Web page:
Friday, October 28, 2016

Buenos Aires IFSSH Meeting

It was my pleasure to attend the 50th anniversary meeting of the IFSSH- the International Federation of Societies for Surgery of the Hand.  This international organization meets every three years (previous meetings in South Korea and India, next meeting in Germany) with a weeklong exchange and dialog on hand surgery.  I was pleased to have the opportunity to be a part of a great symposium as well as share our work in 3 scientific presentations.

Steve Moran organized a great congenital hand symposium including Scott Oishi (USA), Michael Tonkin (Australia), Goo Hyun Baek (South Korea), Miguel Hernandez (Mexico), and Neil Jones (USA) discussing late complications after a variety of congenital procedures.  I was pleased to participate and discuss late complications after syndactyly reconstruction.  I shared our experience in St Louis including the early positive findings with hyalomatrix.  Great symposium!

We also shared our experience in scientific presentations for
1) humerus rotational osteotomy for internal rotation posture in arthrogryposis
2) hyalomatrix early outcomes with syndactyly reconstruction
3) Elbow release procedures

Buenos Aires is an amazing city which I was briefly able to tour. A few of the sites:

One of the many beautiful churches in Buenos Aires

The widest avenue in the world with the Obelisk in the distance

One of the few "Thinker" statues by Rodin, in Buenos Aires.

In short, while my trip was brief, it was both a great cultural experience and scientific experience!

Charles A. Goldfarb, MD
My Bio at Washington University

Saturday, October 8, 2016

ASSH Annual Meeting 2016

I recently returned from Austin Texas, site of the American Society for Surgery of the Hand Annual Meeting.  This was the first time the meeting was held in Austin but I am sure we will be back.  I thought the overall meeting was really well done with a great mix of scientific content and review materials.

I want to briefly highlight some of the events regarding congenital hand and upper extremity differences.

Scott Oishi from Texas Scottish Rite Hospital in Dallas led a Symposium on "What I Have Learned' on Congenital Differences.  There were talks on the timing of surgery, (Oishi) radial polydactyly (thumb duplication) (Steven Hovius from Rotterdam, The Netherlands), radial longitudinal dysplasia (Michelle James, Northern California Shriners Hospital), toe transfers (Scott Kozin, Philadelphia Shriners Hospital) and syndactyly (mine).  I learned from each speaker including new techniques.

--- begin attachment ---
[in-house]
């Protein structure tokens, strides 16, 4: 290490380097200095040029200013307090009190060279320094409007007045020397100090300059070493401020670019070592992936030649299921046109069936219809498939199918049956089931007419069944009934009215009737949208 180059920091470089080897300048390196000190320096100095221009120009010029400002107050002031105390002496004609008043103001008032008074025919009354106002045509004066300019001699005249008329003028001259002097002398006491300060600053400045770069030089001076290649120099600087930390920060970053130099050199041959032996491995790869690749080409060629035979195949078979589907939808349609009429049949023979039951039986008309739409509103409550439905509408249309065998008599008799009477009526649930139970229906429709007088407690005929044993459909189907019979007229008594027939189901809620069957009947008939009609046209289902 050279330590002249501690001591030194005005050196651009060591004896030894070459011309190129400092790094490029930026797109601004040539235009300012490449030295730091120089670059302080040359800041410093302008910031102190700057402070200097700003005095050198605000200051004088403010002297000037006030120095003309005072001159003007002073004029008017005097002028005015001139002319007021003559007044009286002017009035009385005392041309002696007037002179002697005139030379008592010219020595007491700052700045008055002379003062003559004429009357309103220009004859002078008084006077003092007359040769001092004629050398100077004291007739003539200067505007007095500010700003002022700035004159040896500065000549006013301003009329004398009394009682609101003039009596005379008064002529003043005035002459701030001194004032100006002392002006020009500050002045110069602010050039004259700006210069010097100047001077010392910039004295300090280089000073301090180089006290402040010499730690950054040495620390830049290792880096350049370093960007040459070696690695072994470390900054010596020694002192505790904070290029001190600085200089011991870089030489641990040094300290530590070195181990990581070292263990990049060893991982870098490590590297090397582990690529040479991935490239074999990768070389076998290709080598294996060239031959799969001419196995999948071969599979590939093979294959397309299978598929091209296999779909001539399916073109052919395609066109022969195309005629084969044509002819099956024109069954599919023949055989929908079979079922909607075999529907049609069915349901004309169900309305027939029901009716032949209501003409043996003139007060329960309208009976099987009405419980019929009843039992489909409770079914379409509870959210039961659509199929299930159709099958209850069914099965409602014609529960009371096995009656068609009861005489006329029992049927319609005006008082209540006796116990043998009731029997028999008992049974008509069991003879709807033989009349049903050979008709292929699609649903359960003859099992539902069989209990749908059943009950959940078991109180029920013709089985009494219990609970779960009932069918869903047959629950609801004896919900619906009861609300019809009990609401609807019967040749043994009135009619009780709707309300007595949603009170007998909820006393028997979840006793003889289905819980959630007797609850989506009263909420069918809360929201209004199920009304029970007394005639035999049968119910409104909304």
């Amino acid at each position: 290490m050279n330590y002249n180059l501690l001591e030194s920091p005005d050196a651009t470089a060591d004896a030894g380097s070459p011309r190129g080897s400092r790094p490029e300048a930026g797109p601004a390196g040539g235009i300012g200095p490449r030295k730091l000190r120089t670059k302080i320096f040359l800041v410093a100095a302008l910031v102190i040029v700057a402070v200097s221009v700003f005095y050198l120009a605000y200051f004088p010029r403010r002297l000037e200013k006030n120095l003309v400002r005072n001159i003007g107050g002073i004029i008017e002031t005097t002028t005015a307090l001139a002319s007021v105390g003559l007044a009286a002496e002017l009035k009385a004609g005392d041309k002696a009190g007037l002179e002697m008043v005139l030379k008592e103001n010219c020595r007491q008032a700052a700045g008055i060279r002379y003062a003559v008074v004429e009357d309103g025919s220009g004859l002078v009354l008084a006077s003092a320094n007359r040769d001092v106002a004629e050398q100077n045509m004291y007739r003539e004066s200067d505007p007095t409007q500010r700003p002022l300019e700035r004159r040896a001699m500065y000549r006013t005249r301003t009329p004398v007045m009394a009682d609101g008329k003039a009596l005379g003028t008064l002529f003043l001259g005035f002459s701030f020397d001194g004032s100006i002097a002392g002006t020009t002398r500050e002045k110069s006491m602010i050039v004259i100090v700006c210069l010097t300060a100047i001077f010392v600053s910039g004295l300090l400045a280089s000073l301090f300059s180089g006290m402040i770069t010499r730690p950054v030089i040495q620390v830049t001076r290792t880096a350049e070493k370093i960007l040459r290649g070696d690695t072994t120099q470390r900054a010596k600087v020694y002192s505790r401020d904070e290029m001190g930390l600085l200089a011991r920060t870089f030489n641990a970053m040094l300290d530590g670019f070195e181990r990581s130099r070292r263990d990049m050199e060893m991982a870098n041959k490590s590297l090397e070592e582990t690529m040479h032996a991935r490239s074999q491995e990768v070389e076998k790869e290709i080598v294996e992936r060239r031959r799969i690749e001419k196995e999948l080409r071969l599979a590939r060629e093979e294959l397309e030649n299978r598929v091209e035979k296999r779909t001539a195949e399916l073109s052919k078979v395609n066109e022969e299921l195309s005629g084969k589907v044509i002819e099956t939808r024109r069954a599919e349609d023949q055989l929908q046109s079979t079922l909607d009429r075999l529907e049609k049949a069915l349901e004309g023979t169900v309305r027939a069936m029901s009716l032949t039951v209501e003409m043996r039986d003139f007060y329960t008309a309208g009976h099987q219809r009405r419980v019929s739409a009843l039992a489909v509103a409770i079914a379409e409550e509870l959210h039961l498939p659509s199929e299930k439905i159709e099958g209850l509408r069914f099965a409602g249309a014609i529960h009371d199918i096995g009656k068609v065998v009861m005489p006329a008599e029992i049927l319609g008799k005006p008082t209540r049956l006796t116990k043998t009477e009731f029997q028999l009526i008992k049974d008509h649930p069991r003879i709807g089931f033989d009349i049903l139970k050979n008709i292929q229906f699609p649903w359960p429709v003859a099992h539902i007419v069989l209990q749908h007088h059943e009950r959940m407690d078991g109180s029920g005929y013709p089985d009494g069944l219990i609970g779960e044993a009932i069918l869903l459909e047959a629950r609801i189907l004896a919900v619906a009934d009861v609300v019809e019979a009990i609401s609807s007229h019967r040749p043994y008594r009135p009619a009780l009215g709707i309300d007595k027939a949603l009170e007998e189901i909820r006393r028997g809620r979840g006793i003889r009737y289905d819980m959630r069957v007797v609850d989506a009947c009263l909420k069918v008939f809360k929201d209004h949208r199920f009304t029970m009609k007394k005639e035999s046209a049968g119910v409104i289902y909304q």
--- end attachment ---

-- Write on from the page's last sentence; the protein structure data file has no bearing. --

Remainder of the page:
We had an Instructional Course on What Works for Congenital Differences.  This was a great course with participants Doug Hutchinson, Michelle James, Ann Van Heest, and Darryl Chew (Singapore) with talks on common issues (trigger thumb) and rare conditions (central polydactyly).

Group for ICL

And finally, I was able to present the Manske Award for the Best Congenital Hand Surgery Manuscript for 2015.  This award is presented on behalf on the Pediatric Hand Study Group and former fellows of Dr Manske.  This is the fifth year of the award with previous winners from across the world (Sweden, India, and England) on topics such as radial deficiency, multiple hereditary exostosis, and social adaptation.  This year's winner was "Tendon Transfer Surgery in Upper-Extremity Cerebral Palsy Is More Effective Than Botulinum Toxin Injections or Regular, Ongoing Therapy" by authors Van Heest, Bagley, Molitor, and James.  The paper found that surgery provided improved outcomes (modest) compared to botulinum toxin and ongoing therapy.  Ann Van Heest accepted the award on behalf of her co-authors.

Manske Award Presentation to Ann Van Heest

Charles A. Goldfarb, MD
My Bio at Washington University